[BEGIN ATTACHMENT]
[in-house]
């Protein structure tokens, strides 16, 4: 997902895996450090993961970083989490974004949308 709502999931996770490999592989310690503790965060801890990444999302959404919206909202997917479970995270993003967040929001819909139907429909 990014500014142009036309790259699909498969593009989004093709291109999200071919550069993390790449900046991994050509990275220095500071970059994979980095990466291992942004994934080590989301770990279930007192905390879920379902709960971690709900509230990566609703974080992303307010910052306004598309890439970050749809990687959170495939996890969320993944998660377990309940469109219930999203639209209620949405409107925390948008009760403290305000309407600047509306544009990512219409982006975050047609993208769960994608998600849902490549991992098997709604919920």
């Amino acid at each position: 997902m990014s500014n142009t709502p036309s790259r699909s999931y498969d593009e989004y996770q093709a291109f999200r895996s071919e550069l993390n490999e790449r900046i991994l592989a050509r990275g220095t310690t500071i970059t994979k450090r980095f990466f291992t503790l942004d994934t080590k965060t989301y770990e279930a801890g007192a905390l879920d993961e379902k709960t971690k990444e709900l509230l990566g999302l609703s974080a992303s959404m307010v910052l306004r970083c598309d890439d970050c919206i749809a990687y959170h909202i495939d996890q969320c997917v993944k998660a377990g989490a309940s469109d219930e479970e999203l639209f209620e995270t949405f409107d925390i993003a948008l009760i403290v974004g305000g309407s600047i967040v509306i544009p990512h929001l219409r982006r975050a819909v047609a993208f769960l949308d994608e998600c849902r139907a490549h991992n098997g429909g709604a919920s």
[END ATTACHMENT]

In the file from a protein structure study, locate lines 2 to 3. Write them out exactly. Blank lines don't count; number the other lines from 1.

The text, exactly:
């Protein structure tokens, strides 16, 4: 997902895996450090993961970083989490974004949308 709502999931996770490999592989310690503790965060801890990444999302959404919206909202997917479970995270993003967040929001819909139907429909 990014500014142009036309790259699909498969593009989004093709291109999200071919550069993390790449900046991994050509990275220095500071970059994979980095990466291992942004994934080590989301770990279930007192905390879920379902709960971690709900509230990566609703974080992303307010910052306004598309890439970050749809990687959170495939996890969320993944998660377990309940469109219930999203639209209620949405409107925390948008009760403290305000309407600047509306544009990512219409982006975050047609993208769960994608998600849902490549991992098997709604919920």
């Amino acid at each position: 997902m990014s500014n142009t709502p036309s790259r699909s999931y498969d593009e989004y996770q093709a291109f999200r895996s071919e550069l993390n490999e790449r900046i991994l592989a050509r990275g220095t310690t500071i970059t994979k450090r980095f990466f291992t503790l942004d994934t080590k965060t989301y770990e279930a801890g007192a905390l879920d993961e379902k709960t971690k990444e709900l509230l990566g999302l609703s974080a992303s959404m307010v910052l306004r970083c598309d890439d970050c919206i749809a990687y959170h909202i495939d996890q969320c997917v993944k998660a377990g989490a309940s469109d219930e479970e999203l639209f209620e995270t949405f409107d925390i993003a948008l009760i403290v974004g305000g309407s600047i967040v509306i544009p990512h929001l219409r982006r975050a819909v047609a993208f769960l949308d994608e998600c849902r139907a490549h991992n098997g429909g709604a919920s």